Some state records custodians are misinterpreting a federal law that bars state transportation safety records from litigation, but not from the public.
From the Summer 2005 issue of The News Media & The Law, page 21.
By Ryan Lozar
When a chunk of the 50-year-old Tappan Zee Bridge broke loose and splashed into the Hudson River in February, reporter Bruce Golding of The Journal News, north of New York City, knew he wanted a piece of the story.
But getting information wasn’t easy. The New York State Thruway Authority’s heavy redactions of bridge safety reports rendered them nearly useless, forcing Golding to use a Federal Highway Administration database instead.
Unfortunately, the data were a poor substitute for the state reports because “the states compile so much more information than the feds require,” said Golding, whose paper covers Putnam, Rockland and Westchester counties in New York.
Homeland security is frequently cited, as it was to Golding, in denying access to state transportation safety analyses. But there is also a little known federal highway Hazard Elimination Program law prohibiting the use of certain state transportation safety reports as litigation discovery and evidence. The law has been liberally — and improperly — interpreted by records custodians as exempting highway safety reports from state open records laws.
New York’s highest court in early June clarified the issue for record holders: The law cannot be used as an exemption to the state open records law when the requester is a journalist. Kansas’ high court has ruled similarly.
Cramping freedom of information
Under the federal highway Hazard Elimination Program, states are eligible to receive federal funds for improving dangerous railway crossings, bridges and intersections if they submit reports to the federal government identifying potentially hazardous locations.
In 1987, Congress responded to concern that the traffic safety reports could be used against states in personal injury litigation if an accident occurred on a road that the state had identified as dangerous, but had not yet fixed. The resulting law bars the reports from being “subject to discovery or admitted as evidence” in any court proceeding.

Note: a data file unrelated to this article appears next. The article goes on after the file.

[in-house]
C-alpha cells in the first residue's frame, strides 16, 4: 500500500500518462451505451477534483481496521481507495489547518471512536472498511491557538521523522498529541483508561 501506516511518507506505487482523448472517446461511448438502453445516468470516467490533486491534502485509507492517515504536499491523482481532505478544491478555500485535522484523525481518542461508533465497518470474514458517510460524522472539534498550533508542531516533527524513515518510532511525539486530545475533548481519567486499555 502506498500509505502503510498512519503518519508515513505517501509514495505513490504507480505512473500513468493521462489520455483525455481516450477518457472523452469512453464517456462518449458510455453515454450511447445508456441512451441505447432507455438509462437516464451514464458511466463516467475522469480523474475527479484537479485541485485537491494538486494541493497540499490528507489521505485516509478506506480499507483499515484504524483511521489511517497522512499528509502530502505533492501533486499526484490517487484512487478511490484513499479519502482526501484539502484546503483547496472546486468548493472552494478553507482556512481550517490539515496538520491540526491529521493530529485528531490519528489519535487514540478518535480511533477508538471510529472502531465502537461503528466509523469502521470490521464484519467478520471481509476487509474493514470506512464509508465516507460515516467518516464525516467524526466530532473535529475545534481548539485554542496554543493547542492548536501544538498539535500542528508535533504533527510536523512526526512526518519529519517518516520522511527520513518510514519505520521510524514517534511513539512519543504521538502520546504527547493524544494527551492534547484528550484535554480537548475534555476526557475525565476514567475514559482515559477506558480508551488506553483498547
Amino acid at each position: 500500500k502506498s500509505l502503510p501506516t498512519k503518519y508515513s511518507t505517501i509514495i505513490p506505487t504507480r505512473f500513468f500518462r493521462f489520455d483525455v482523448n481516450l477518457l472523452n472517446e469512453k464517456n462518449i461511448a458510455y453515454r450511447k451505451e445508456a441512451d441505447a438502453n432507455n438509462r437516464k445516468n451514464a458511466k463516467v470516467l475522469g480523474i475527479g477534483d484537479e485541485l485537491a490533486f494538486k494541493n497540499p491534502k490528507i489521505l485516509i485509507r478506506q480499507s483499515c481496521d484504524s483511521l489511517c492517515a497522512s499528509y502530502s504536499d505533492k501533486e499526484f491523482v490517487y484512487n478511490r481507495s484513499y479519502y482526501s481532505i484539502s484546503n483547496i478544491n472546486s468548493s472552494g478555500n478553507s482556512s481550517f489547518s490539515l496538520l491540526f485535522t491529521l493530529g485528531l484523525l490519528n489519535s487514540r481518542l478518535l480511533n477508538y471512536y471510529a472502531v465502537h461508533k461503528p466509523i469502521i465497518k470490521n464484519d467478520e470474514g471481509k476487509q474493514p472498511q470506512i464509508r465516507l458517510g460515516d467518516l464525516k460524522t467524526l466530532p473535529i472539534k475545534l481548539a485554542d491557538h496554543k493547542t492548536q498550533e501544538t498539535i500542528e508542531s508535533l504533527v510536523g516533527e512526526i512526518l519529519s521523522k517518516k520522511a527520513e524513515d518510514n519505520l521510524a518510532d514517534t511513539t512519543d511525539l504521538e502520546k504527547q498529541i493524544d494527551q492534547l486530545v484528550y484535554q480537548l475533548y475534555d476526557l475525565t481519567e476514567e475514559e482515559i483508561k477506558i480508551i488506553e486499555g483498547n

The “evidence ban” says nothing about creating an exemption to state open records laws. But government records custodians frequently claim just that.
In a 1999 case, Ex parte Alabama Department of Transportation, the Alabama Supreme Court ruled that a personal injury plaintiff — injured when his car hydroplaned at a frequently flooded intersection — could not use the state open records law to gain access to hazard reports that the evidence ban barred him from getting in court discovery. Justice Ralph Cook wrote for the unanimous court that allowing access would position the state’s open records policy “as an obstacle to the accomplishment of the full purposes and objectives of Congress.” An intermediate appellate court in Tennessee reached a similar conclusion in 1995.
New York victory
When the New York Department of Transportation denied Newsday access to the hazard reports in 2003 citing the evidence ban, the newspaper sued, winning at the trial and intermediate appellate courts. The department appealed to the New York Court of Appeals, the state’s highest court.
In its brief, Newsday argued that “there is a difference between rendering information inadmissible and prohibiting its discovery in litigation” — as the law explicitly does — “and designating such information confidential or exempt from disclosure under freedom of information laws,” which the evidence ban does not mention.
Writing for the unanimous court in Newsday v. Department of Transportation, Justice George Bundy Smith found Newsday‘s argument compelling, at least when the requester is a reporter. “This is not a case in which a tort plaintiff is using a [Freedom of Information Law] request to circumvent what [the evidence ban] was specifically designed to avoid,” he wrote.